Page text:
The notify function simply takes in the toast function. Inside it, we can pass any text we want to display in the notification toast. Notice we are using the arrow syntax here to write our function.
The successNotify creates an animated check mark notification. For that, we need to call in the toast.success() method. Just pass in any string you want to show alongside the check icon.
This creates a toast notification with an animated cross icon. Simply call the toast.error() method. Just pass in any string you want to show alongside the cross icon.
Here’s our entire code for now:
Now click on each button we made and it will pop up the notification presets we added!
We are about to build something more usable now. Before we do that, we first need to understand its two important APIs:
This is the most basic API from where all the toasts are made. You can call this method anywhere you like. It even works outside React. For it to work, you need to define the <Toaster /> component first.
Apart from the three methods used in the above examples the toast() API has the following two advanced usages:
1. The Loading state: this is used when you need to define that the action done by the user is currently being processed.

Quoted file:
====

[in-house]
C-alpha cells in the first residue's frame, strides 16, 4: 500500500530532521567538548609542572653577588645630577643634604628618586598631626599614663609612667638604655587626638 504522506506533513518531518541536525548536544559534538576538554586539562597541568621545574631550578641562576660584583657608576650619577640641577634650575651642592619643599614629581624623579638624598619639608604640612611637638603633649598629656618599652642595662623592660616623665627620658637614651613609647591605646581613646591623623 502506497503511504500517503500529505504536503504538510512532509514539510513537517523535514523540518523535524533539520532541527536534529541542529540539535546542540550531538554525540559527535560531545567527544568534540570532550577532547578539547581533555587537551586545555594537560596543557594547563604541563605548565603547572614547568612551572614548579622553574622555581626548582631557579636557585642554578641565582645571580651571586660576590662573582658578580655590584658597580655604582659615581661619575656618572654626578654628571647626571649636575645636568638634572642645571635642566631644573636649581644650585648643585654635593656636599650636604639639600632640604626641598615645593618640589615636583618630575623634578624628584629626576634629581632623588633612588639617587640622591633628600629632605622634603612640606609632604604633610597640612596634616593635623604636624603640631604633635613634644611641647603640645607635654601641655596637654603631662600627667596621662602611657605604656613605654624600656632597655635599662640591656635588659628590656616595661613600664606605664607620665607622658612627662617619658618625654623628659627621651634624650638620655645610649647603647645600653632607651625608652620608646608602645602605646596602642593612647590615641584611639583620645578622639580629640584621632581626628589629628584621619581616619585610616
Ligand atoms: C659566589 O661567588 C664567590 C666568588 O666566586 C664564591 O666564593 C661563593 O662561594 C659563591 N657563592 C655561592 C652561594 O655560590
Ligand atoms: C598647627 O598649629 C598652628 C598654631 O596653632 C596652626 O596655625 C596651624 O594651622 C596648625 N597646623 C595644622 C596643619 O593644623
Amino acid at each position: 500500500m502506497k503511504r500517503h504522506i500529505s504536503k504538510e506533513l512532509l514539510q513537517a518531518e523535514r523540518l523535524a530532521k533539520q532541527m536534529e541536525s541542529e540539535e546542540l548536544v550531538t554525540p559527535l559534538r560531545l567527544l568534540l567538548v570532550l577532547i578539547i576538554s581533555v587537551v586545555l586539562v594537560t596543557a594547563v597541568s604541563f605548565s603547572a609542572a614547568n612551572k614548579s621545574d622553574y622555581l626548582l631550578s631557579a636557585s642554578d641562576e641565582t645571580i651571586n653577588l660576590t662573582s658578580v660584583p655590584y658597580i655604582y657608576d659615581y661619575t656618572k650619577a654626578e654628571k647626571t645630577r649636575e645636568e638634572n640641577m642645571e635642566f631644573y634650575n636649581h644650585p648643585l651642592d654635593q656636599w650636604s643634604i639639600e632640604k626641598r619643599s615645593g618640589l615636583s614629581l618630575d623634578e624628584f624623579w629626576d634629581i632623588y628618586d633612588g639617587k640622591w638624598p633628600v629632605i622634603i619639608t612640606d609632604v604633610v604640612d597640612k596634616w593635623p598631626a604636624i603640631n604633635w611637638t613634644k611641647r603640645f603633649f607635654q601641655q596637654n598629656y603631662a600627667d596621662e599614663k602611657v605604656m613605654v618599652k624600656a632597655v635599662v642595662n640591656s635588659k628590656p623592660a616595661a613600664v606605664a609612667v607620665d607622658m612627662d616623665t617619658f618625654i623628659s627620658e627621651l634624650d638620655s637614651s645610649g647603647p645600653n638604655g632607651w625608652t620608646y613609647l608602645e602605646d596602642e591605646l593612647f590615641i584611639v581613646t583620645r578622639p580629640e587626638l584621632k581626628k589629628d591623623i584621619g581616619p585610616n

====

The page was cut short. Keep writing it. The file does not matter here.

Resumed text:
But using only the loading indication should be avoided as we can’t end this action, the notification will persist indefinitely causing the app to use more resources and finally, slowing it down. Instead, we can use the next alternative…
2. The Promise state: this is based on the asynchronous Promise concept of ES6. It maps the Promise to the notification used and updates automatically when the Promise is resolved or failed. You can give proper arguments as to what needs to be there in the toast for either of the cases.
Here things get exciting. You can make your own notifications from this API. You can render any component you want, all Toaster does is that it provides the notification’s current state.
Here’s an example:
Let’s make a more practical example with this library. Here’s what we are trying to achieve:
As you can see in the embed above, this is a chat-like interface where you can type your message in the input and hit the “Send a hot toast 🍞 ” button to get a customized toast notification. Moreover, if you try to send toast several times, you see the notification which came earlier goes away first with a transition, and if you start hovering the cursor over any of these elements, the notification stays there, just like we have on our systems! It goes away when you stop hovering.